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V-22 Osprey is facing an uncertain future despite its unique capability

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V-22 Osprey landing on USS Ashland
The first ever take-off of a V-22 Osprey aboard the USS Ashland (LSD-48), underway in the Leyte Gulf, Philippines. Aviation Boatswain's Mate Handling Airman Jennifer L. Confer, of Buffalo, NY, directs the first-ever launch of this type aircraft aboard. ABHAN Confer is the Landing Signalman Enlisted member chosen to direct this operation.(U.S. Navy photo by Chief Mass Communication Specialist AllenOnstott/RELEASED)

The CV-22 Osprey, one of the most unusual but fascinating aircraft in the U.S. arsenal, is looking to get back into action after another fatal mishap.

A tiltrotor aircraft used to support special operators and Marines, the V-22 Osprey has been in active service for almost 20 years. However, its future is uncertain after a series of mishaps.

The grim casualty total is 50 troops since the aircraft started its designing and production journey. Alarmingly, in the past two years, 20 troops, or almost 50 percent of the total casualties, have been killed in four V-22 Osprey mishaps.

Back in action, but for how long?

In November, an AFSOC CV-22 Osprey crashed off the coast of Japan, killing all eight Air Commandos on board. That was the final straw for the Pentagon, which grounded the entire V-22 Osprey fleet until experts determine the causes of the November mishap. The crash was the latest incident in a long history of accidents for the V-22 Osprey family.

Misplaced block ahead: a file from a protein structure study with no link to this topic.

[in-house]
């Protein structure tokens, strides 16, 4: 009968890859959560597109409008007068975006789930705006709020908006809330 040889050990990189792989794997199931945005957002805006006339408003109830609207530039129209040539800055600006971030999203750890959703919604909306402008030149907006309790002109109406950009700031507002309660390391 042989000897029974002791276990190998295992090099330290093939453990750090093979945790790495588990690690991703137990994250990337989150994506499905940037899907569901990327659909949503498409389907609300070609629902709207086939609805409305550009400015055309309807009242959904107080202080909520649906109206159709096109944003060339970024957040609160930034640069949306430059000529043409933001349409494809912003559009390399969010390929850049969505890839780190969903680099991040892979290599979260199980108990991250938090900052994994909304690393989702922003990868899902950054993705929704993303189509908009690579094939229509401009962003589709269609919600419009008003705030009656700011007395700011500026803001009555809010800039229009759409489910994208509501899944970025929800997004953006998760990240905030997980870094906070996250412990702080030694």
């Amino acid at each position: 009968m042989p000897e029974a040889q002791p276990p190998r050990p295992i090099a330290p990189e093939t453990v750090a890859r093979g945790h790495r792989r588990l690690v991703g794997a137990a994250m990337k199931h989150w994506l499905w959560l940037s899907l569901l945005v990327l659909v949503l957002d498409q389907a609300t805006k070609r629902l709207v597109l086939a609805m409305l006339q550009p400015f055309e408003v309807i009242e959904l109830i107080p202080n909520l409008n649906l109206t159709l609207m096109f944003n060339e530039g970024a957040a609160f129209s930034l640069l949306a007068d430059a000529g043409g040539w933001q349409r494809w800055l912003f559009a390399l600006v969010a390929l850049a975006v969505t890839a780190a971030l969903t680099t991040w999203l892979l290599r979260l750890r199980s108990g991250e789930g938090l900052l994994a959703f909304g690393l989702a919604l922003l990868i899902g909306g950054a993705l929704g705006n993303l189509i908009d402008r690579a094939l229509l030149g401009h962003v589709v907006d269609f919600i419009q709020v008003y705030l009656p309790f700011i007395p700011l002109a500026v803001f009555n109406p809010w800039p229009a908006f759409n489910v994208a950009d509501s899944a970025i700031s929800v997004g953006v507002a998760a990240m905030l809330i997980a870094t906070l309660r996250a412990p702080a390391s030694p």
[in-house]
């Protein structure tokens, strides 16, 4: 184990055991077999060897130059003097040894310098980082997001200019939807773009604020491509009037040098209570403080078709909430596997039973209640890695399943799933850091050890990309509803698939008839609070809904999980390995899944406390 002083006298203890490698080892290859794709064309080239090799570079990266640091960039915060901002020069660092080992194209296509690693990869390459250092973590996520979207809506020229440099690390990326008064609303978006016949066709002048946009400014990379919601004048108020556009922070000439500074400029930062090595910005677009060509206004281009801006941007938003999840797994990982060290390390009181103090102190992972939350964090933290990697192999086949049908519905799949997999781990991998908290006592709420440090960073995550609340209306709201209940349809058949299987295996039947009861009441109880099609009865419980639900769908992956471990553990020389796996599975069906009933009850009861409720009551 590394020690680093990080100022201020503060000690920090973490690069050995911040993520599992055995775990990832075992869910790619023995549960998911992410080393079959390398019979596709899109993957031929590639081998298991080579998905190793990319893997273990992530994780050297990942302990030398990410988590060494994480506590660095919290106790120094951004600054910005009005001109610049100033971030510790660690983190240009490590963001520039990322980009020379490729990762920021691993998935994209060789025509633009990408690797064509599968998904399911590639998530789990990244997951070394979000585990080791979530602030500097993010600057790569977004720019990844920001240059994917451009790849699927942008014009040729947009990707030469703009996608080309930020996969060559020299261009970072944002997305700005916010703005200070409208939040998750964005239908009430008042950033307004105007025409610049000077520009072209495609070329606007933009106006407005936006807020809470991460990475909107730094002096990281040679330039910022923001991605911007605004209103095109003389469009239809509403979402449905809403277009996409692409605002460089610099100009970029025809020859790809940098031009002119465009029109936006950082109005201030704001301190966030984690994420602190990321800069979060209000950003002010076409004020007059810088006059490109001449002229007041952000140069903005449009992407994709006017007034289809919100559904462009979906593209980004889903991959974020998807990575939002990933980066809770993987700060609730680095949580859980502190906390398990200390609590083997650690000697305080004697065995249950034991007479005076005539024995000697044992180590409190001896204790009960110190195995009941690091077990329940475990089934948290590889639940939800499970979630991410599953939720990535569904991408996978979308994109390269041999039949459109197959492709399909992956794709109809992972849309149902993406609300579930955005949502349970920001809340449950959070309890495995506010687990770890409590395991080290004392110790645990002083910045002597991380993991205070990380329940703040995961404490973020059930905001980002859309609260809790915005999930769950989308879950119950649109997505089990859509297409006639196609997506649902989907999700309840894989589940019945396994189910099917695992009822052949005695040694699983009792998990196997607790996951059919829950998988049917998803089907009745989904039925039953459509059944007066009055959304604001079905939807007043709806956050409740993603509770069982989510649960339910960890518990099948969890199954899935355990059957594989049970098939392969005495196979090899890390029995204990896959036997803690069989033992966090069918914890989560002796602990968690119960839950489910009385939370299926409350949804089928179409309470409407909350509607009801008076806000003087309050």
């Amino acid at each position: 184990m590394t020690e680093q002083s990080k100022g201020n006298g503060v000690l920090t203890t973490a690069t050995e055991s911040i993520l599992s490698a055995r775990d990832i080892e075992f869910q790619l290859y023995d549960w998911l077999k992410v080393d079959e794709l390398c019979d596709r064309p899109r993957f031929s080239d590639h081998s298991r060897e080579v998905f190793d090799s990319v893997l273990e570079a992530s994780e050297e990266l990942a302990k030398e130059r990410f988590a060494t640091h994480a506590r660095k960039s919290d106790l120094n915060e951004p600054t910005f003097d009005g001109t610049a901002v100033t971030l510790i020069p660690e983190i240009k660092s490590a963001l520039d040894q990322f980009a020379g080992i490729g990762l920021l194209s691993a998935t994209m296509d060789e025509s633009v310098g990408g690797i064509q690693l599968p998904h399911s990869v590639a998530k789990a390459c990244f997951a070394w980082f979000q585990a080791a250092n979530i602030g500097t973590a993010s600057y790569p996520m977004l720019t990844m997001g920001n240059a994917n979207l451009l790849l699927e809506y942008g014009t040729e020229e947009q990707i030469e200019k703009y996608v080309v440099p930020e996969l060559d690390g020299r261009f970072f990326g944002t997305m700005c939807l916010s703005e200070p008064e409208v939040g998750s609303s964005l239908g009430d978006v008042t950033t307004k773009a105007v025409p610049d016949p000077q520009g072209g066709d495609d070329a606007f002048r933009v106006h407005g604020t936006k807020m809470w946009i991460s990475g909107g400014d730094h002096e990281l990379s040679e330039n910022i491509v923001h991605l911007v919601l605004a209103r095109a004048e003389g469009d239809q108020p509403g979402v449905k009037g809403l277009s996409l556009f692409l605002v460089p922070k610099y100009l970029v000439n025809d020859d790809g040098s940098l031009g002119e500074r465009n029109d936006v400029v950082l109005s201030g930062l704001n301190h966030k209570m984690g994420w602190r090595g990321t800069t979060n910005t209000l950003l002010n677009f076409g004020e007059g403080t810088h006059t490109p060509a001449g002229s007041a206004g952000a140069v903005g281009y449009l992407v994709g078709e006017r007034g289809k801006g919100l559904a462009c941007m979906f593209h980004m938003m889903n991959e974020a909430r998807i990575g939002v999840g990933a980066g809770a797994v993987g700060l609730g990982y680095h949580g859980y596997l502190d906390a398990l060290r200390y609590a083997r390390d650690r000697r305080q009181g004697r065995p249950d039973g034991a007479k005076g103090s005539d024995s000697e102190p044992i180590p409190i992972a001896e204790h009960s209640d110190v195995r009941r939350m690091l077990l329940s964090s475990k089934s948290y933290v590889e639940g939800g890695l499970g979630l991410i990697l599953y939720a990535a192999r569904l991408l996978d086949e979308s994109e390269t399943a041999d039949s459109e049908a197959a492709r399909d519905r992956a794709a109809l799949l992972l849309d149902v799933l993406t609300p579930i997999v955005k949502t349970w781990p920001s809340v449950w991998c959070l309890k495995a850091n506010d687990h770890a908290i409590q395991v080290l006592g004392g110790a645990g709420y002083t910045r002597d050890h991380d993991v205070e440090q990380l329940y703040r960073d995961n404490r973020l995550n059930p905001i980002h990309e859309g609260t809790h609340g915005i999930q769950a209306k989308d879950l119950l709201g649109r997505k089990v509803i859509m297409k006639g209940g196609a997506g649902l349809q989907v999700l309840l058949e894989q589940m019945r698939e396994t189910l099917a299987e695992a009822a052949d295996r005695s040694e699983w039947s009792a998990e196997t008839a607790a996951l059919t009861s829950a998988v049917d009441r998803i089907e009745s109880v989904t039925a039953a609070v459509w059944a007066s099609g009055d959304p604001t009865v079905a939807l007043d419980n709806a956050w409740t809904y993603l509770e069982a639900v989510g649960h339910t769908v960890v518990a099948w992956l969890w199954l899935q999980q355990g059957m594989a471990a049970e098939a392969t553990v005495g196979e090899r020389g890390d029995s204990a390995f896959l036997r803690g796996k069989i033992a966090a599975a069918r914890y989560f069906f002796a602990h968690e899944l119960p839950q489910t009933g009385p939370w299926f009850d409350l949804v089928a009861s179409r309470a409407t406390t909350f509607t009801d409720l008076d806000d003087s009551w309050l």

“There is a strong desire to return to fly because that is a capability we want to have, but we want to be able to return to fly with as much knowledge as we possibly can so that we can ensure that we are safely taking care of our crews as it goes forward,” Lieutenant General Tony Bauernfeind, the commander of the U.S. Air Force Special Operations Command (AFSOC),  said at the Air and Space Forces Association’s Warfare Symposium conference this week.

AFSOC’s commander said that the CV-22 brings an important capability to the table and right now fulfills a role that no other special operations asset can. However, there is palpable concern in the special operations community about the aircraft. The Osprey fleet, after all, has been grounded three times in the past year.

The head of AFSOC highlighted that safety is his number one priority.

“I can tell you right now, nothing is more important to me than the safety of our air commandos. And when the time is right, when we make that decision to return to fly, it will be with me having the full confidence not only in our training, but our crews, as well as the platform and the new mitigation measures that we have in place,” Bauernfeind said.

“We’re very confident in the mitigation steps that we’ve done,” the head of AFSOC concluded.

“People are more important than hardware. That’s one of our SOF Truths. Going off that, if we need to retire the Osprey, then we should do it and move on to a new platform that won’t be so dangerous,” an Army Special Forces non-commissioned officer told Sandboxx News.